Most chemotherapy protocols are designed so pets don't become terribly ill. In fact, many pet owners don't even realize that their pet has had chemotherapy. Less than 5 percent of the animals develop severe vomiting, diarrhea or a severe drop in their blood counts. Compared to the side effects of chemotherapy in humans, hair loss is very uncommon in pets.

For many people, their pets are more than just animals; they are members of their family. Usually pet owners want to do everything that they can to prolong their pets' lives and keep them feeling healthy. Chemotherapy is an excellent method for treating many types of cancer in pets.

Protecting Your Bird From Avian Flu

Avian Influenza or bird flu is a highly contagious viral disease that can infect many types of birds, including pet birds. It is important to take preventative measures to protect your avian family. Knowing the appropriate measures to take and how to identify possible infection is the best way to do this.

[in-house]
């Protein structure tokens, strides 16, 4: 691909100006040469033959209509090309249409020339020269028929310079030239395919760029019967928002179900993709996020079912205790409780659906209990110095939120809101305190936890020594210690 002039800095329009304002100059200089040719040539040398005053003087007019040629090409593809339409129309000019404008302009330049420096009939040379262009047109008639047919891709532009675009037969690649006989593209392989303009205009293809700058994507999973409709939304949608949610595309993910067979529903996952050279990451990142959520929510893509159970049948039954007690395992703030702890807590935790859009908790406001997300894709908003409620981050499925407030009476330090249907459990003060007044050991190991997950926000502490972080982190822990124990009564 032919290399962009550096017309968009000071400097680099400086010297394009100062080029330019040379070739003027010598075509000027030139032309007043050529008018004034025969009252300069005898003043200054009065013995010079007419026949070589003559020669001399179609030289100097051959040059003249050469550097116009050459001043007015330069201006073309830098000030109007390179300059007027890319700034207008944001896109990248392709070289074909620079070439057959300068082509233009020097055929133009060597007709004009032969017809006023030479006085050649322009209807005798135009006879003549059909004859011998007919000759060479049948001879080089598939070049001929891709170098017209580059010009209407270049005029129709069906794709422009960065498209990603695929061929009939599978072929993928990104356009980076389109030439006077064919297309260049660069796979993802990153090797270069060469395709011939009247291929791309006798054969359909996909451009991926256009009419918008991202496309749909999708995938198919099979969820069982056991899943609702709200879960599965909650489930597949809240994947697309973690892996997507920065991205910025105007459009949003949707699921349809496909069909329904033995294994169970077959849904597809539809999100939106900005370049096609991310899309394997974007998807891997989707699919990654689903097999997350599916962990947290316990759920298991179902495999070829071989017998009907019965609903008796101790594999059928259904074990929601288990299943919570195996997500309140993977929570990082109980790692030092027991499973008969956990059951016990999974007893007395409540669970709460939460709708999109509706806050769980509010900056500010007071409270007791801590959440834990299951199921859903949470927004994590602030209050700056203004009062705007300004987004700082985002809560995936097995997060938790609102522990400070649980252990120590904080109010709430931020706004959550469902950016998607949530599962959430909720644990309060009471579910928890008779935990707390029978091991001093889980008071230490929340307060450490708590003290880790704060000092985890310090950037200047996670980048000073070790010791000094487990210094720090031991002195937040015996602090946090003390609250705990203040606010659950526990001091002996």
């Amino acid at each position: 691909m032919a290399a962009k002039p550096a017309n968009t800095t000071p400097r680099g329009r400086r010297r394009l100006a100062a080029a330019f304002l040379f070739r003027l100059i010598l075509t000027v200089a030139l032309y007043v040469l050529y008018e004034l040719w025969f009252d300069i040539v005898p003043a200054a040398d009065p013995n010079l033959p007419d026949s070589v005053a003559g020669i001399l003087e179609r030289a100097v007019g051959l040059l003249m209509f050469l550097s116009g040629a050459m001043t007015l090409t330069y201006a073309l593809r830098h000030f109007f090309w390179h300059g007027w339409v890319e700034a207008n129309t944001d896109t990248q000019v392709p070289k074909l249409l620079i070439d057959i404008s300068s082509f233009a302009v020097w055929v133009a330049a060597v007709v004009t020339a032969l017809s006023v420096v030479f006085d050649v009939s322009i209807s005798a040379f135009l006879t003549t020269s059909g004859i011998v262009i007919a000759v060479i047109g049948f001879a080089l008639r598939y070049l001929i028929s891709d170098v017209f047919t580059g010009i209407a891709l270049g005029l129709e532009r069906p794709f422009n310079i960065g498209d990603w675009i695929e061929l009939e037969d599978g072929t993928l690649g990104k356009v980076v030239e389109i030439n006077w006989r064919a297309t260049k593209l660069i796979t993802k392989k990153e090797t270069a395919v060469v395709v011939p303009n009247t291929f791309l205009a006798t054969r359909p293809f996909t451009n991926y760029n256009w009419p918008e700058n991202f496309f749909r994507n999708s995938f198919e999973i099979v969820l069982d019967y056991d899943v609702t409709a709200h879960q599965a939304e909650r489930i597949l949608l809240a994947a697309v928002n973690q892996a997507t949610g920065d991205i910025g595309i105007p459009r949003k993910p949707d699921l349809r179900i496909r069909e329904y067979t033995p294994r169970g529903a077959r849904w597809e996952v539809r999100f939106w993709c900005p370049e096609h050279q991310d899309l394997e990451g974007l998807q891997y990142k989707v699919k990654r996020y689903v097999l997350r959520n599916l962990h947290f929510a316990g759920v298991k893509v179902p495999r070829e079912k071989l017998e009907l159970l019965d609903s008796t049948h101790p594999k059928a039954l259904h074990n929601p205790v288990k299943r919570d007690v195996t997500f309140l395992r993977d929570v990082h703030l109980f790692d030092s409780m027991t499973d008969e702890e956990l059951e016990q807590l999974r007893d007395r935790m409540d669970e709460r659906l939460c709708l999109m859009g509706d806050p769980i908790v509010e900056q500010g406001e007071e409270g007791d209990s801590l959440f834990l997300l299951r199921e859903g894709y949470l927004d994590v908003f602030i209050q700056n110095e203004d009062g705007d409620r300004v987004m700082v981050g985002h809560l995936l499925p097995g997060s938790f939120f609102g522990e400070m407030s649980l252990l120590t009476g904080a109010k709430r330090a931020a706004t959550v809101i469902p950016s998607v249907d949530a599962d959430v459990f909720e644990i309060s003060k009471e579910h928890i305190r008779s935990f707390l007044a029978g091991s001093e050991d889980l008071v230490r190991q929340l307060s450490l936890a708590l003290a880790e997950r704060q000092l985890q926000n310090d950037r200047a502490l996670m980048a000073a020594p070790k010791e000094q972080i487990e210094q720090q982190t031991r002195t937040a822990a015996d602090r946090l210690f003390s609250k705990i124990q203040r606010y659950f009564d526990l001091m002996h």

Avian flu is highly contagious

While strains of bird flu can be different, the symptoms are very similar. Below is a list of common symptoms.

  • Sudden increase in bird deaths
  • Sneezing, gasping for air, coughing and nasal discharge
  • Watery and green diarrhea
  • Lack of energy and poor appetite
  • Swelling around the eyes, neck, and head
  • Purple discoloration of the wattles, combs and legs
  • Tremors, drooping wings, circling, twisting of the head and neck or lack of movement

Using preventative measures to protect your birds is just as important as being able to identify symptoms. Follow these five steps for the best possible results: